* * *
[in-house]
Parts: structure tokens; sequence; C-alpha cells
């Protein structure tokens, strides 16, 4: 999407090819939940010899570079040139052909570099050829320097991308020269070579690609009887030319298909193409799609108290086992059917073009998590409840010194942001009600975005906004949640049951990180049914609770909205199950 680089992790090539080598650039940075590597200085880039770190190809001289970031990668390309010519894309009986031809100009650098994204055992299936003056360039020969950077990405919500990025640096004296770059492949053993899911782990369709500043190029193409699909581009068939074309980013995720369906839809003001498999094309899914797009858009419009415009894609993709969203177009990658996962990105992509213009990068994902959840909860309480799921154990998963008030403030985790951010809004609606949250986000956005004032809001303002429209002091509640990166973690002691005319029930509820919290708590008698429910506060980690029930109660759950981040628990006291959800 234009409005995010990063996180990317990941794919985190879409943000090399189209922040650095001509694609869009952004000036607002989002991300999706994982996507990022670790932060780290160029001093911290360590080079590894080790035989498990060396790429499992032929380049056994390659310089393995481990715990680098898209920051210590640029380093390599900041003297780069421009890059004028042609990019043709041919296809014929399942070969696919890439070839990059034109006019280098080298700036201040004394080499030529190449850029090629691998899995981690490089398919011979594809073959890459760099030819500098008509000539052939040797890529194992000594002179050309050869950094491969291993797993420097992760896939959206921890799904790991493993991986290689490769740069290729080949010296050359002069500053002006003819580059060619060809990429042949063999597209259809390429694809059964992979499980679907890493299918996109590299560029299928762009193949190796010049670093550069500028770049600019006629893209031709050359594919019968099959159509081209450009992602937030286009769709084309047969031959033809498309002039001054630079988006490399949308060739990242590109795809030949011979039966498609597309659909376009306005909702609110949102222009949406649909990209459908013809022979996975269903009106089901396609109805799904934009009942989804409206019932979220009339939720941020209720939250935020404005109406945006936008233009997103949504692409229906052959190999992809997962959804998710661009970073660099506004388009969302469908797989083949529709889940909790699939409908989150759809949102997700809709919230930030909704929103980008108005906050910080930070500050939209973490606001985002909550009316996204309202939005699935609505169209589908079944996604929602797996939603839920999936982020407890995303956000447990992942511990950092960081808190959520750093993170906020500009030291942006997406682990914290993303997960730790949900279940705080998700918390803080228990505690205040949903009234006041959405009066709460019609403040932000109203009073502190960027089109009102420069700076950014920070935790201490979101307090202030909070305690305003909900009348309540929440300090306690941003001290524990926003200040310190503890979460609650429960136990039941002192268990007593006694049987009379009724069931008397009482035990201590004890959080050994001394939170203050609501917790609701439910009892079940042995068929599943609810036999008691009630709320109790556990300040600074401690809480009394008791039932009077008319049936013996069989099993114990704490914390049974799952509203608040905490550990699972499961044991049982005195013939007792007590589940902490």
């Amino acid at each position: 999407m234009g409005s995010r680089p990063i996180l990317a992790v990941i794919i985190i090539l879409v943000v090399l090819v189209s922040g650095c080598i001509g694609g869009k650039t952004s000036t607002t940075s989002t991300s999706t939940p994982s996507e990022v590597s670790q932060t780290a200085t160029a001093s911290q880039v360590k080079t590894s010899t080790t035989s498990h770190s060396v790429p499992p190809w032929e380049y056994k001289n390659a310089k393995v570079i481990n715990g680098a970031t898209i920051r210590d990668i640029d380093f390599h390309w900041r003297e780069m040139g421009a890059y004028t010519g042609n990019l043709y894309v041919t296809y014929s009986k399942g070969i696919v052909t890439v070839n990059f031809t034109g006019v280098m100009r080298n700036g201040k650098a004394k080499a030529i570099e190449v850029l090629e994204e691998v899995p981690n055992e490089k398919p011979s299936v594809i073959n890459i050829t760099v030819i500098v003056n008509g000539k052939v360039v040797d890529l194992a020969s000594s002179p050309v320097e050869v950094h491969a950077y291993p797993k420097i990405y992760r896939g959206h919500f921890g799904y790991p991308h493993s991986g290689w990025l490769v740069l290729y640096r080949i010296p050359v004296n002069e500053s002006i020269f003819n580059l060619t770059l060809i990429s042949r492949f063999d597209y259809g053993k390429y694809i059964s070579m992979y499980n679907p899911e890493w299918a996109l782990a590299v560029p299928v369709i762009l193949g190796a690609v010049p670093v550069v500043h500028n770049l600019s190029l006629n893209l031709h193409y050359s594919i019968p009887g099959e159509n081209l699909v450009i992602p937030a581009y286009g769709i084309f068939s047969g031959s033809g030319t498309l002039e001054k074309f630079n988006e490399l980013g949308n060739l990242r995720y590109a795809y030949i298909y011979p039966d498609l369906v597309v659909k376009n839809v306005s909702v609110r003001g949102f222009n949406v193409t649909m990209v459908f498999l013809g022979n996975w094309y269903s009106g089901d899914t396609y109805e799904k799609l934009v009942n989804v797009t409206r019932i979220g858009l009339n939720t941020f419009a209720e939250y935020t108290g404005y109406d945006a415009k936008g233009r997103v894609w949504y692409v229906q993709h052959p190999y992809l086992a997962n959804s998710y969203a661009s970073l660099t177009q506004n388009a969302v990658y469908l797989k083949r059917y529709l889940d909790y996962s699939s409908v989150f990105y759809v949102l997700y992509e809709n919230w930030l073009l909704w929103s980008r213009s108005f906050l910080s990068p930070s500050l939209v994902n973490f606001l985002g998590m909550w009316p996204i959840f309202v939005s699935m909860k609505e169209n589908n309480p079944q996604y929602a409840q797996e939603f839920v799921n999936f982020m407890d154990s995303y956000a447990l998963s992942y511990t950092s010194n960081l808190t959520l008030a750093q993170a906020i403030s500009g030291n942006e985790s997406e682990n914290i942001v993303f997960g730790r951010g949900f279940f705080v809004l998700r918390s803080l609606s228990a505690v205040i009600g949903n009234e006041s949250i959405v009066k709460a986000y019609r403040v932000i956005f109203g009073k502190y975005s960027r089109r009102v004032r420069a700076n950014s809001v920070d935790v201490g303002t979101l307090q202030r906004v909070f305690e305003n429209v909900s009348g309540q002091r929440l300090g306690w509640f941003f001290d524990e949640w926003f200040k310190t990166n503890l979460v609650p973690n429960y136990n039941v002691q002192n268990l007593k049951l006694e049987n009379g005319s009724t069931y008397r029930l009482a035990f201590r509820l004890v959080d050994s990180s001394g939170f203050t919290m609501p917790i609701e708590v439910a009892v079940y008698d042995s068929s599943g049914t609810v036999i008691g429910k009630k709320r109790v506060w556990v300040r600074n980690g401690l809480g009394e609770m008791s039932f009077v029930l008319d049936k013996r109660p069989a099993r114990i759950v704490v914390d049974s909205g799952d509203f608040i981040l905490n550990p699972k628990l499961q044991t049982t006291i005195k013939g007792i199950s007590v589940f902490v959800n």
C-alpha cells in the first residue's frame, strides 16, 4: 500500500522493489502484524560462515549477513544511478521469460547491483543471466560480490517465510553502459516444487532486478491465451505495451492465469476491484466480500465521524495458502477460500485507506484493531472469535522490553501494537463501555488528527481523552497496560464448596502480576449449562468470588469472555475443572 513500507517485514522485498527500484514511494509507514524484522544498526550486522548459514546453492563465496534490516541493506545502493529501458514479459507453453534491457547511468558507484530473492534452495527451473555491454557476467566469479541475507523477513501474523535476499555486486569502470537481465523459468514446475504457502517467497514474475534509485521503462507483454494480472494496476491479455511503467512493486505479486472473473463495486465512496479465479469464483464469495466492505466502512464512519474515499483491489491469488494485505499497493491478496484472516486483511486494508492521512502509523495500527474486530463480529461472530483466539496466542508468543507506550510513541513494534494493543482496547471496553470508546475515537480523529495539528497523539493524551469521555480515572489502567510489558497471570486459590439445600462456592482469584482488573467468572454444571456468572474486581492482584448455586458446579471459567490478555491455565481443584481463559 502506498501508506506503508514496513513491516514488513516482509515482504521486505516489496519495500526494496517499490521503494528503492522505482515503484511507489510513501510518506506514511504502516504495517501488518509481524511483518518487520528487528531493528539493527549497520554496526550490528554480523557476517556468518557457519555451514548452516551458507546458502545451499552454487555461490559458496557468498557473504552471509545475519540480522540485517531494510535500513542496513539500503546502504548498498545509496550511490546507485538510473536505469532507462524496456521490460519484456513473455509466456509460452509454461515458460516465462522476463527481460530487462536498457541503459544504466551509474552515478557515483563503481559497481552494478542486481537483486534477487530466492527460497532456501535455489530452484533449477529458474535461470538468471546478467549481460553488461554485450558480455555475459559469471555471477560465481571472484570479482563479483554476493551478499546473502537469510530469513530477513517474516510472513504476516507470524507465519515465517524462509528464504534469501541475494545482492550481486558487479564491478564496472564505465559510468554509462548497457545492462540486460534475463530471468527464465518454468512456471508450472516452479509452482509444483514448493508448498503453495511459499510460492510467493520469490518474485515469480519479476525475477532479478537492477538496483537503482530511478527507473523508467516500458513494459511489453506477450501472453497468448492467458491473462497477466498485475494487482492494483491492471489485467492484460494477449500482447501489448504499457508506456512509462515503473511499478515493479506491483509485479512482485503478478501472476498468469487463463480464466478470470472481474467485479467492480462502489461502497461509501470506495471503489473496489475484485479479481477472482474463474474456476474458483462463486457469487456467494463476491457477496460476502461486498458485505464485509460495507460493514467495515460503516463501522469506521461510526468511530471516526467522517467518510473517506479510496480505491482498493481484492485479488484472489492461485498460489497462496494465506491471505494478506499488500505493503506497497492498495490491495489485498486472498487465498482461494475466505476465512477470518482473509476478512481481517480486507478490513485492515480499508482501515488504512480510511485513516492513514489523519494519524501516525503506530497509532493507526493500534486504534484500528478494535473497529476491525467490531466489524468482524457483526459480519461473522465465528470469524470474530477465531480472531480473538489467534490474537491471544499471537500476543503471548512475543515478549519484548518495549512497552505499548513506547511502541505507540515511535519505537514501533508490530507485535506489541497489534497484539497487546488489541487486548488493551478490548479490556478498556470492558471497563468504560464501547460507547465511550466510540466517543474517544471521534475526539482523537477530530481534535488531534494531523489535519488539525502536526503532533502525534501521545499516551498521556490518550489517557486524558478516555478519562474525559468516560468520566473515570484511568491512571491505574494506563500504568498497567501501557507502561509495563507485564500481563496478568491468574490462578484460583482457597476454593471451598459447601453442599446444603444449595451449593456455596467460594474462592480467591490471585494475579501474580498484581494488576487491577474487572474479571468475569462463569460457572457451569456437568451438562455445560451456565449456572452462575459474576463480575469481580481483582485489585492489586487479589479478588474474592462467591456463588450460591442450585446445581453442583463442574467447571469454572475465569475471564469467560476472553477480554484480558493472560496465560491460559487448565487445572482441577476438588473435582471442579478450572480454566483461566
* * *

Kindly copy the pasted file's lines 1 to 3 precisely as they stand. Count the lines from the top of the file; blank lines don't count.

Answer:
[in-house]
Parts: structure tokens; sequence; C-alpha cells
């Protein structure tokens, strides 16, 4: 999407090819939940010899570079040139052909570099050829320097991308020269070579690609009887030319298909193409799609108290086992059917073009998590409840010194942001009600975005906004949640049951990180049914609770909205199950 680089992790090539080598650039940075590597200085880039770190190809001289970031990668390309010519894309009986031809100009650098994204055992299936003056360039020969950077990405919500990025640096004296770059492949053993899911782990369709500043190029193409699909581009068939074309980013995720369906839809003001498999094309899914797009858009419009415009894609993709969203177009990658996962990105992509213009990068994902959840909860309480799921154990998963008030403030985790951010809004609606949250986000956005004032809001303002429209002091509640990166973690002691005319029930509820919290708590008698429910506060980690029930109660759950981040628990006291959800 234009409005995010990063996180990317990941794919985190879409943000090399189209922040650095001509694609869009952004000036607002989002991300999706994982996507990022670790932060780290160029001093911290360590080079590894080790035989498990060396790429499992032929380049056994390659310089393995481990715990680098898209920051210590640029380093390599900041003297780069421009890059004028042609990019043709041919296809014929399942070969696919890439070839990059034109006019280098080298700036201040004394080499030529190449850029090629691998899995981690490089398919011979594809073959890459760099030819500098008509000539052939040797890529194992000594002179050309050869950094491969291993797993420097992760896939959206921890799904790991493993991986290689490769740069290729080949010296050359002069500053002006003819580059060619060809990429042949063999597209259809390429694809059964992979499980679907890493299918996109590299560029299928762009193949190796010049670093550069500028770049600019006629893209031709050359594919019968099959159509081209450009992602937030286009769709084309047969031959033809498309002039001054630079988006490399949308060739990242590109795809030949011979039966498609597309659909376009306005909702609110949102222009949406649909990209459908013809022979996975269903009106089901396609109805799904934009009942989804409206019932979220009339939720941020209720939250935020404005109406945006936008233009997103949504692409229906052959190999992809997962959804998710661009970073660099506004388009969302469908797989083949529709889940909790699939409908989150759809949102997700809709919230930030909704929103980008108005906050910080930070500050939209973490606001985002909550009316996204309202939005699935609505169209589908079944996604929602797996939603839920999936982020407890995303956000447990992942511990950092960081808190959520750093993170906020500009030291942006997406682990914290993303997960730790949900279940705080998700918390803080228990505690205040949903009234006041959405009066709460019609403040932000109203009073502190960027089109009102420069700076950014920070935790201490979101307090202030909070305690305003909900009348309540929440300090306690941003001290524990926003200040310190503890979460609650429960136990039941002192268990007593006694049987009379009724069931008397009482035990201590004890959080050994001394939170203050609501917790609701439910009892079940042995068929599943609810036999008691009630709320109790556990300040600074401690809480009394008791039932009077008319049936013996069989099993114990704490914390049974799952509203608040905490550990699972499961044991049982005195013939007792007590589940902490």